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Anyone who saw Glenn Beck’s performance at the NRA convention last week will struggle to describe it in words. On the one hand, the former Fox-contributor was ridiculous, over-emotive, faux-Shakespearean and tended to ramble on from one point to the next rather than focus on the issue he was invited to speak about. On the other hand, he was eminently convincing in his case that firearms and the right of the common man to own them was something above the merely political. It involved, he suggested, one of the naked, pre-political liberties of mankind – the right to defend one’s family, and given that this right precedes politics, he argued, nobody should dare threaten it but that they rightly be called a tyrant.

And with this, I wholeheartedly agree. Beck, however, is a difficult man to agree with. He can embarrass an argument as well as he can express one. And at the NRA convention, Beck provided a lot of unnecessary amateur dramatics. His voice occasionally trembled for decorum and then, just as easily (and artificially) rose with a preacher’s emphasis for applause and confirmation. It’s difficult to keep Beck on track at a live event, but look at his speech in transcript form, and you’ll find much more to engage with.

Beck didn’t mention it explicitly, but the language of ‘civil war’ ran implicitly through his entire speech. His rhetoric about being ready to ‘stand and fight’ hardly needs elaborating upon. Nor does his use of the iconography of soldiers and historic battles. The audience knew what he meant. They whooped and cheered on cue and off, intimating that they understood him, tone and undertone.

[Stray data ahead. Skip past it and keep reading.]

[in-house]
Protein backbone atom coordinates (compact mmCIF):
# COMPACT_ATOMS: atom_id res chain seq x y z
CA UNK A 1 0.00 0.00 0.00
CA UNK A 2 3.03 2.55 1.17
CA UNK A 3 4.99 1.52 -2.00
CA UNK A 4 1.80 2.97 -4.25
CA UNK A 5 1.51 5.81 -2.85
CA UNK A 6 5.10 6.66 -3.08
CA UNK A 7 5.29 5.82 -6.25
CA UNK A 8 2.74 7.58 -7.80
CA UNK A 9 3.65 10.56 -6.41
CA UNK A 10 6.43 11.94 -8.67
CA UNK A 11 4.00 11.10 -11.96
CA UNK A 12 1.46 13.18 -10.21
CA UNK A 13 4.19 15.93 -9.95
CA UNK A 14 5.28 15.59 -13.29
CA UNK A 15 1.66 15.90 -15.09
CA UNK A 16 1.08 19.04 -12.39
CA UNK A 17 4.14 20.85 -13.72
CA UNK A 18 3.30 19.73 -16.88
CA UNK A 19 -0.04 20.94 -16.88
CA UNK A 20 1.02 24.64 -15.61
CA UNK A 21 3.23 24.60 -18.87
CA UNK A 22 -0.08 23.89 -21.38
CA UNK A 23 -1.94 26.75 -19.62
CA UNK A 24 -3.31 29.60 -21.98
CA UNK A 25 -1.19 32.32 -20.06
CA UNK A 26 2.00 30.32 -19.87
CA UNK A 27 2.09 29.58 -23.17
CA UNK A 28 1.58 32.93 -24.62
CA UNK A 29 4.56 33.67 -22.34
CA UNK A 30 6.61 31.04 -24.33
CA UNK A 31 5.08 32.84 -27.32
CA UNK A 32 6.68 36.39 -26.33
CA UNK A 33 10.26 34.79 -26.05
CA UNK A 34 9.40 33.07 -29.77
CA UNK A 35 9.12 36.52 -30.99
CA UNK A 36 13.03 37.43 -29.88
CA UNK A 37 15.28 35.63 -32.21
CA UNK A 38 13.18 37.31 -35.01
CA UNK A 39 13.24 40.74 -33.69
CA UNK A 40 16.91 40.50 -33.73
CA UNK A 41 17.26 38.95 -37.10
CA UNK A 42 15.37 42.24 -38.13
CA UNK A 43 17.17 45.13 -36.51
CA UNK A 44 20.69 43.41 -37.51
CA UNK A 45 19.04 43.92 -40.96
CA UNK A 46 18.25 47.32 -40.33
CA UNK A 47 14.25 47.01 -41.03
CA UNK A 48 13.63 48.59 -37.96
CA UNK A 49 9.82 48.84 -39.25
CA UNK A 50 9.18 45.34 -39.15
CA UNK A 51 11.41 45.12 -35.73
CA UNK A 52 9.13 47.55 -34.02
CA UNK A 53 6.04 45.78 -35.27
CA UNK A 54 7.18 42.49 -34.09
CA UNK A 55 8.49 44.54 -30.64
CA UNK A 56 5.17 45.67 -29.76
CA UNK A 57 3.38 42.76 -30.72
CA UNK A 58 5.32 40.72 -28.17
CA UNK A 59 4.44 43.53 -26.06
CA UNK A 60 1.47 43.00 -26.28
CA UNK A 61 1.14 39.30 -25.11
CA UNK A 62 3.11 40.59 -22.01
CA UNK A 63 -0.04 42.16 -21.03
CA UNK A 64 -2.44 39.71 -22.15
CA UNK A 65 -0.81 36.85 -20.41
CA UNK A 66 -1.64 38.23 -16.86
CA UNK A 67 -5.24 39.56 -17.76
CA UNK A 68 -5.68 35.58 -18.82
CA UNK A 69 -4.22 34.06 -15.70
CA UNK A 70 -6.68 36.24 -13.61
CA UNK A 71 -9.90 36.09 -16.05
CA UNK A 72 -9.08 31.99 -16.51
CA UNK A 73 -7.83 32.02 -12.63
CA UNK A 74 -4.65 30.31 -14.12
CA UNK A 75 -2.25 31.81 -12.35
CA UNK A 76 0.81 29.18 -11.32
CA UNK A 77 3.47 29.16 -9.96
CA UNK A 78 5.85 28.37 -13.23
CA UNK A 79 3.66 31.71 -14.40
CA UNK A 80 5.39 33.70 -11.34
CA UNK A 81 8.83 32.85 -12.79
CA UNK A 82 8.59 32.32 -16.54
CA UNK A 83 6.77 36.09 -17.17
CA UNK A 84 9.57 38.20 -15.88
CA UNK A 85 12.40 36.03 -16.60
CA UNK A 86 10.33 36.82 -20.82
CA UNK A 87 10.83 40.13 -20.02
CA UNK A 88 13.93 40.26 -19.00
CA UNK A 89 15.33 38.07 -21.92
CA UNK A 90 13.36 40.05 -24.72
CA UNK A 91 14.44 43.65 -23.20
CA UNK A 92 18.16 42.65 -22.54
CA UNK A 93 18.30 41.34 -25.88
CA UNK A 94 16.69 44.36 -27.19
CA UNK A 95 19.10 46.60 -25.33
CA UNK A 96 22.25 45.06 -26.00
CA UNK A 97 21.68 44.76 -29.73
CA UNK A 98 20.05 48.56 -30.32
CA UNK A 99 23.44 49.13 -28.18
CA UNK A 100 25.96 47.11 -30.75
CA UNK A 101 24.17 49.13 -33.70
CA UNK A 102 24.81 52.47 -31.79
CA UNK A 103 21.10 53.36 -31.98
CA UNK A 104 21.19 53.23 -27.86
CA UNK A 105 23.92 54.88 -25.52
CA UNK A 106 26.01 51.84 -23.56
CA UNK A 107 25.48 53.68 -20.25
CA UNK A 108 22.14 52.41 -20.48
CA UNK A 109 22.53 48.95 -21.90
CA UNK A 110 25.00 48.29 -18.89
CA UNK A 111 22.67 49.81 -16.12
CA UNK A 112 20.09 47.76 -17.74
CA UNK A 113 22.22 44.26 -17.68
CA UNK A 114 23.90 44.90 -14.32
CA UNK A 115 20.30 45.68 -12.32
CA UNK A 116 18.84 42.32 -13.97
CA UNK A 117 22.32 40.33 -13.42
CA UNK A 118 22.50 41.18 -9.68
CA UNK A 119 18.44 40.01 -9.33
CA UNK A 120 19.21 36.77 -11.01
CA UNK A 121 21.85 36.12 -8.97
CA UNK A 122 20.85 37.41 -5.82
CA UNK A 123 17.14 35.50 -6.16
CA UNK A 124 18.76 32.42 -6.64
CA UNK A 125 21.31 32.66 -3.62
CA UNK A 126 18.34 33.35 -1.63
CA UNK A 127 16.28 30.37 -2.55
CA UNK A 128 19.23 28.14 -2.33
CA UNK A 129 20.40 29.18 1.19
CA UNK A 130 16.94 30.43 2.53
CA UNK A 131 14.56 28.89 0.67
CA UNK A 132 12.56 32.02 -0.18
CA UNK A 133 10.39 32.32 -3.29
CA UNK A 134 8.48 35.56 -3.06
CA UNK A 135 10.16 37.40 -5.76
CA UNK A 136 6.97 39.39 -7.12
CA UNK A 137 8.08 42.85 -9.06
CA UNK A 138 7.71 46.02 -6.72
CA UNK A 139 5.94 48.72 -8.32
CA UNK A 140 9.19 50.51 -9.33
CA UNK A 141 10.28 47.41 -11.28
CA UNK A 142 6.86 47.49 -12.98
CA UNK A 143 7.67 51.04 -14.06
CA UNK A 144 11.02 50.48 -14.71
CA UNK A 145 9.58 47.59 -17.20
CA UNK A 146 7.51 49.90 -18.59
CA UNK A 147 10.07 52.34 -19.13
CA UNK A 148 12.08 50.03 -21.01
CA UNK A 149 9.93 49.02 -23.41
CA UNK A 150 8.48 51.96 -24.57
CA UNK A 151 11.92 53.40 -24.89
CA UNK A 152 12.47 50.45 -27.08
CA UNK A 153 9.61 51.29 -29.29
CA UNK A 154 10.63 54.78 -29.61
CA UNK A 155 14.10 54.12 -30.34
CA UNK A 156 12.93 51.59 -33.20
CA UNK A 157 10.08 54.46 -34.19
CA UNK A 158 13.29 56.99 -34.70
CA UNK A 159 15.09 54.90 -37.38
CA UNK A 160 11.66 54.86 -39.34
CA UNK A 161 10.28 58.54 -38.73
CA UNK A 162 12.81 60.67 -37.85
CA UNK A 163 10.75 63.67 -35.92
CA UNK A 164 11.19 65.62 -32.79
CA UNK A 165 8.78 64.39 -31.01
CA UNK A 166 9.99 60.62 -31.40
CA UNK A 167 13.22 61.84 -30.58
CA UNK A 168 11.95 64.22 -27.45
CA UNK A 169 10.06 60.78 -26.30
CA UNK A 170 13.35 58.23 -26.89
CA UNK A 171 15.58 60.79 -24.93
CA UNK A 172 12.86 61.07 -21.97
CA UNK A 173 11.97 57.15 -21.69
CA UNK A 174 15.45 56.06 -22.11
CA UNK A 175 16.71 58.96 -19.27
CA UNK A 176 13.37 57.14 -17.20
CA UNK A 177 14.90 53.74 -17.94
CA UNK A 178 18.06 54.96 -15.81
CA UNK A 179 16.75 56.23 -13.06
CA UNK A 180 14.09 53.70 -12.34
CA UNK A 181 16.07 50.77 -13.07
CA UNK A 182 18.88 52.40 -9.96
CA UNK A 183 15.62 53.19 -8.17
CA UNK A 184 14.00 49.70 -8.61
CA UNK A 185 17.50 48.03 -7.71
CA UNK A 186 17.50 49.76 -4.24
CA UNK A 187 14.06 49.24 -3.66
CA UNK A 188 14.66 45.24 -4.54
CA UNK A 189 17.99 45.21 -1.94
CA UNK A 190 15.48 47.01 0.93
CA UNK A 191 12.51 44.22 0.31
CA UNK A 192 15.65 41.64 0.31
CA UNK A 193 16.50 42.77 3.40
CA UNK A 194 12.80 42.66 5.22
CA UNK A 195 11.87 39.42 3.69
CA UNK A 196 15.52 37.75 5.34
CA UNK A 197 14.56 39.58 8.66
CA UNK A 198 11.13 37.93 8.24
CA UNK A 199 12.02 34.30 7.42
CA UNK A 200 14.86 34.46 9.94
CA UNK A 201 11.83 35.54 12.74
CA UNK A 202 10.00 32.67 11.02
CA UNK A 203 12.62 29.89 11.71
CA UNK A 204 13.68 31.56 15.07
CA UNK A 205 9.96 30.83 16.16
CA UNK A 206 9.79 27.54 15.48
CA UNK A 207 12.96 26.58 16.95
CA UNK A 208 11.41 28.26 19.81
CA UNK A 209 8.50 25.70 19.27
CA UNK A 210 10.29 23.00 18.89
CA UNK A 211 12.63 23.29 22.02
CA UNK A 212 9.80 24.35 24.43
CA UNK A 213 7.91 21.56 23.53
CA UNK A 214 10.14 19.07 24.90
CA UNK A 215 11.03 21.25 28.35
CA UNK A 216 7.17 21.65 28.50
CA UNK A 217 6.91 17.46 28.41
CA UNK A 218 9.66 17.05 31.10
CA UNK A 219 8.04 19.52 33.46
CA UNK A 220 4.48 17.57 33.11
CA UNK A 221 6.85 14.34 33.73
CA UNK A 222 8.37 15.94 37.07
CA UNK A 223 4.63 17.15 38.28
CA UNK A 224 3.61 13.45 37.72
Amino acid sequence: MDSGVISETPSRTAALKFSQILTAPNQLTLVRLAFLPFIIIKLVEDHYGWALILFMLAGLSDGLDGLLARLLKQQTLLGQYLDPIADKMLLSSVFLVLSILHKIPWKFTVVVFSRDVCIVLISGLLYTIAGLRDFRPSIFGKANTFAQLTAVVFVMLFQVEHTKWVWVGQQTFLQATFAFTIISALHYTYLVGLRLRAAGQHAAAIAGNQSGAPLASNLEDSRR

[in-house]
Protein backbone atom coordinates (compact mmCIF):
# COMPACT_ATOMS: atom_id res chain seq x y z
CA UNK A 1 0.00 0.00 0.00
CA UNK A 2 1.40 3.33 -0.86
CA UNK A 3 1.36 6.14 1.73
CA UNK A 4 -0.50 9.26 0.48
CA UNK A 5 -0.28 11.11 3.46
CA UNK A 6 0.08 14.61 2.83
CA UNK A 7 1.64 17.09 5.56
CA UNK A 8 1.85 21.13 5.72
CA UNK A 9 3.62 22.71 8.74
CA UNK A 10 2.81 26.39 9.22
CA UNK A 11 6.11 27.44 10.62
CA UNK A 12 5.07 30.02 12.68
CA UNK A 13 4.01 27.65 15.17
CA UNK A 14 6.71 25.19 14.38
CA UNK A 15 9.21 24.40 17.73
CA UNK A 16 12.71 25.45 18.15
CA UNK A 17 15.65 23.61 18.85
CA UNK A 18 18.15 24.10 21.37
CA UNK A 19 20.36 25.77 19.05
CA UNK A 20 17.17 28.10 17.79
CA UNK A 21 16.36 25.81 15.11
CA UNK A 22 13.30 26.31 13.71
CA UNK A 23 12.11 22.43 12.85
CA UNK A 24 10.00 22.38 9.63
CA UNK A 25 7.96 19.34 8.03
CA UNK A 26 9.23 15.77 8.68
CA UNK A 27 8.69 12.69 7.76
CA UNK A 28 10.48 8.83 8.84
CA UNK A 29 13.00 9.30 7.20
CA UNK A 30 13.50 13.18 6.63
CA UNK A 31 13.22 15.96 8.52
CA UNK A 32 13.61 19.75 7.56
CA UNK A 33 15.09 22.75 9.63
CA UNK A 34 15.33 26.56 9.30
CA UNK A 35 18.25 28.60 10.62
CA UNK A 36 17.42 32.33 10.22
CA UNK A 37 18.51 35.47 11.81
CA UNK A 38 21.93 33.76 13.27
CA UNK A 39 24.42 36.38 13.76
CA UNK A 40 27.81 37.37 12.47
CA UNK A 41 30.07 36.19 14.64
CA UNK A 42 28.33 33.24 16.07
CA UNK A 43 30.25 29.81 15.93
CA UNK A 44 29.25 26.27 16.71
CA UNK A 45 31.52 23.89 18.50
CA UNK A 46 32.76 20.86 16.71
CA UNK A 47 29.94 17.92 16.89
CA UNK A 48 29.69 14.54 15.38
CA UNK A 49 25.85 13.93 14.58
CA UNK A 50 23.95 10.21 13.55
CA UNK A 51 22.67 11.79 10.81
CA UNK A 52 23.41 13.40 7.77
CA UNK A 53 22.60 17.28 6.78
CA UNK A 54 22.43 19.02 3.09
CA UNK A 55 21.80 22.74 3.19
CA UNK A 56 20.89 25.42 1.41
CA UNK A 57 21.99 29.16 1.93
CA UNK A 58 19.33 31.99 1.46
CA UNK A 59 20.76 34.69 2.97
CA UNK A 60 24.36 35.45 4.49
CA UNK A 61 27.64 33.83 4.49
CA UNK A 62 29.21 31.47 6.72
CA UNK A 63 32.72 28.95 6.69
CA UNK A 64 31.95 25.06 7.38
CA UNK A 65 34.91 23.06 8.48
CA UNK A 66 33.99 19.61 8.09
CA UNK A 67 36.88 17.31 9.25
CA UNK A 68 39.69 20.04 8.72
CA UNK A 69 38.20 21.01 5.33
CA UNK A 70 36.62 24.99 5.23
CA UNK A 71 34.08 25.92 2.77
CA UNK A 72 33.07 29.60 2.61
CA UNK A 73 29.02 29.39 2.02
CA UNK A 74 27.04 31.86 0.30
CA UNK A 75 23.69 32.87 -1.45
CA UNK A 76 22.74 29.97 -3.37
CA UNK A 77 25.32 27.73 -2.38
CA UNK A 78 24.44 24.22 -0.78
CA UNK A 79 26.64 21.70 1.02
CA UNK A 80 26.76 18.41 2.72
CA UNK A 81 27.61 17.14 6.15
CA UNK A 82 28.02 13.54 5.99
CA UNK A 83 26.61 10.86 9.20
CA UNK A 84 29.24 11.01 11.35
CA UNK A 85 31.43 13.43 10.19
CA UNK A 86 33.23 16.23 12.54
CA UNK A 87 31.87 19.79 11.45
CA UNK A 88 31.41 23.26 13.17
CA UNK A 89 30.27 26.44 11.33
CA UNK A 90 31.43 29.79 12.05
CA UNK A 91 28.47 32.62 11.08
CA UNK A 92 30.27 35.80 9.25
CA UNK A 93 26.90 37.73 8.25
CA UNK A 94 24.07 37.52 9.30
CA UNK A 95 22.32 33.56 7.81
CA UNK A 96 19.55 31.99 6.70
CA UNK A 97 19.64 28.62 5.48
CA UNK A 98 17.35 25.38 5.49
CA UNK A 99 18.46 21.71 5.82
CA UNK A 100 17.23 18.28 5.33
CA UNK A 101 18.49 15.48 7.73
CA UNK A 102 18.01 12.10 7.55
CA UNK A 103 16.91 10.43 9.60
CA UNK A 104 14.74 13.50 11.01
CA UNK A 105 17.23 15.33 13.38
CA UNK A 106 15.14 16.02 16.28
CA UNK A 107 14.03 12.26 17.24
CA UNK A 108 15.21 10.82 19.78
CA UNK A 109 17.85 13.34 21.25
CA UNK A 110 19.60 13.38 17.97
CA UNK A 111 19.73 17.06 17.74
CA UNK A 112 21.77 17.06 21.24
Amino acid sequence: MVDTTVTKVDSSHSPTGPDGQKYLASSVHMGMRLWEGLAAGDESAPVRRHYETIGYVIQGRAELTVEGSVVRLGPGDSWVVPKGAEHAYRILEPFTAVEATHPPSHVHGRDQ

It is the undertones which concern me most.

A political tendency is developing in America which, unless some concerted effort is made to arrest it, will bring the prospect of a very damaging civil conflict into view. This tendency is based on a growing doubt that the elected Obama administration is the rightful government of the United States. There are Americans, many of them decent and rational to their bone-marrow, who do not believe that ‘America’ elected Barack Obama, either in 2008 or 2012. They believe that an alien coalition of Mexicans, Africans and Cubans elected him, after he bribed them with their money.

The fact that they’re not entirely wrong doesn’t help us here. Of course the Democrats have engineered immigration policy with the electoral college in mind. Nobody disputes this. But if this belief is followed through to its logical end, we may end up with a catastrophe.

America is not an ordinary country. It is the greatest nation in the Western World. American innovation created and secured the mechanics of democratic capitalism, which itself defeated both Communism and Fascism to ensure that mankind remained free, and that the democratic idea became a global standard. A modern history without America would have seen politics reduced to a question of allegiance between Berlin or Moscow. A choice (if it is one) from hell.

Given this indispensability, everyone the world over has a right to be concerned about America’s internal affairs. With Islamism lapping at European shores and autocratic Russian and Chinese states rising to ever greater economic might, the need for a stable, united, and confident America is increasing.

And yet it is at this point in history that America risks falling to pieces. One cannot now bet safely against a major civil implosion in certain American states. The most likely catalyst for the beginning of a Second American Civil War would (let’s not say ‘will’ just yet), probably be the next election. If the republicans fail to win in 2016, then that really is it for the party of Reagan. After this, people may start looking for primordial, pre-political solutions.

And in case you don’t know what that entails, I refer you back to Mr Beck’s speech.